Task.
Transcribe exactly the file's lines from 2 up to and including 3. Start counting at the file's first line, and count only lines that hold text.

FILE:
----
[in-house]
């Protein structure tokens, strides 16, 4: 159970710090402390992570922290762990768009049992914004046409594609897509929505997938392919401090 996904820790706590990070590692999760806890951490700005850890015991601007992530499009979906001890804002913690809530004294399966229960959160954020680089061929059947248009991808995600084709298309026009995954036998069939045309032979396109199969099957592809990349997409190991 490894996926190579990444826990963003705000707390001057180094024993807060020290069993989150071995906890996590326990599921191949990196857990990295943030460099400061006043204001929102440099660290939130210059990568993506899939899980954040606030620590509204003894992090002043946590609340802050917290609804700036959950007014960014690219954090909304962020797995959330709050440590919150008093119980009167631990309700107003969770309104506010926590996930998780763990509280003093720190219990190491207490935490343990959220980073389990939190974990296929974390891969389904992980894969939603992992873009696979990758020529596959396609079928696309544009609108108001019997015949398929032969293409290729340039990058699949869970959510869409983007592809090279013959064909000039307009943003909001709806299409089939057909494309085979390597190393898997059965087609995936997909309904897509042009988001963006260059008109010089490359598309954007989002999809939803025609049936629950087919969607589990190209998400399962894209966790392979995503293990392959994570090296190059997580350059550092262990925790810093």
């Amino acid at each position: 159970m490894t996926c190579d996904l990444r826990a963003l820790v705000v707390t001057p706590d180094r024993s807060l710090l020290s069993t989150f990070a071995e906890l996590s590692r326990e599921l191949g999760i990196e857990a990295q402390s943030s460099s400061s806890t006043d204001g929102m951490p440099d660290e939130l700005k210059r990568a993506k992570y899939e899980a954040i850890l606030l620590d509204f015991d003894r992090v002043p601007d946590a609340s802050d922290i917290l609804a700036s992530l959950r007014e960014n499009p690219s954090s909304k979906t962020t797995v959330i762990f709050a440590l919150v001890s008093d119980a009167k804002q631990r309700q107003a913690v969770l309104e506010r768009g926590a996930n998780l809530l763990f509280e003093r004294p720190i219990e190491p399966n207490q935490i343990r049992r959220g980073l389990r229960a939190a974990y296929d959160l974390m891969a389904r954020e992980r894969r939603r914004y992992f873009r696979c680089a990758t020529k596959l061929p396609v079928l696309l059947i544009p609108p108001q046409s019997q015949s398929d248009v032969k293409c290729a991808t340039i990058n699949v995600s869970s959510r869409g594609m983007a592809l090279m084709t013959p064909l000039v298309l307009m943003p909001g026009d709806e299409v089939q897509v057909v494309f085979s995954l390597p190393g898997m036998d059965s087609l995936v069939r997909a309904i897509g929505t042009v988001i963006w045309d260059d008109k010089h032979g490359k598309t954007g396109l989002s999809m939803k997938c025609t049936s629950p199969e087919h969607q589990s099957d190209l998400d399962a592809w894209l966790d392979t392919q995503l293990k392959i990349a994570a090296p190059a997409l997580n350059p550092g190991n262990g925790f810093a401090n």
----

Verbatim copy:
């Protein structure tokens, strides 16, 4: 159970710090402390992570922290762990768009049992914004046409594609897509929505997938392919401090 996904820790706590990070590692999760806890951490700005850890015991601007992530499009979906001890804002913690809530004294399966229960959160954020680089061929059947248009991808995600084709298309026009995954036998069939045309032979396109199969099957592809990349997409190991 490894996926190579990444826990963003705000707390001057180094024993807060020290069993989150071995906890996590326990599921191949990196857990990295943030460099400061006043204001929102440099660290939130210059990568993506899939899980954040606030620590509204003894992090002043946590609340802050917290609804700036959950007014960014690219954090909304962020797995959330709050440590919150008093119980009167631990309700107003969770309104506010926590996930998780763990509280003093720190219990190491207490935490343990959220980073389990939190974990296929974390891969389904992980894969939603992992873009696979990758020529596959396609079928696309544009609108108001019997015949398929032969293409290729340039990058699949869970959510869409983007592809090279013959064909000039307009943003909001709806299409089939057909494309085979390597190393898997059965087609995936997909309904897509042009988001963006260059008109010089490359598309954007989002999809939803025609049936629950087919969607589990190209998400399962894209966790392979995503293990392959994570090296190059997580350059550092262990925790810093």
């Amino acid at each position: 159970m490894t996926c190579d996904l990444r826990a963003l820790v705000v707390t001057p706590d180094r024993s807060l710090l020290s069993t989150f990070a071995e906890l996590s590692r326990e599921l191949g999760i990196e857990a990295q402390s943030s460099s400061s806890t006043d204001g929102m951490p440099d660290e939130l700005k210059r990568a993506k992570y899939e899980a954040i850890l606030l620590d509204f015991d003894r992090v002043p601007d946590a609340s802050d922290i917290l609804a700036s992530l959950r007014e960014n499009p690219s954090s909304k979906t962020t797995v959330i762990f709050a440590l919150v001890s008093d119980a009167k804002q631990r309700q107003a913690v969770l309104e506010r768009g926590a996930n998780l809530l763990f509280e003093r004294p720190i219990e190491p399966n207490q935490i343990r049992r959220g980073l389990r229960a939190a974990y296929d959160l974390m891969a389904r954020e992980r894969r939603r914004y992992f873009r696979c680089a990758t020529k596959l061929p396609v079928l696309l059947i544009p609108p108001q046409s019997q015949s398929d248009v032969k293409c290729a991808t340039i990058n699949v995600s869970s959510r869409g594609m983007a592809l090279m084709t013959p064909l000039v298309l307009m943003p909001g026009d709806e299409v089939q897509v057909v494309f085979s995954l390597p190393g898997m036998d059965s087609l995936v069939r997909a309904i897509g929505t042009v988001i963006w045309d260059d008109k010089h032979g490359k598309t954007g396109l989002s999809m939803k997938c025609t049936s629950p199969e087919h969607q589990s099957d190209l998400d399962a592809w894209l966790d392979t392919q995503l293990k392959i990349a994570a090296p190059a997409l997580n350059p550092g190991n262990g925790f810093a401090n």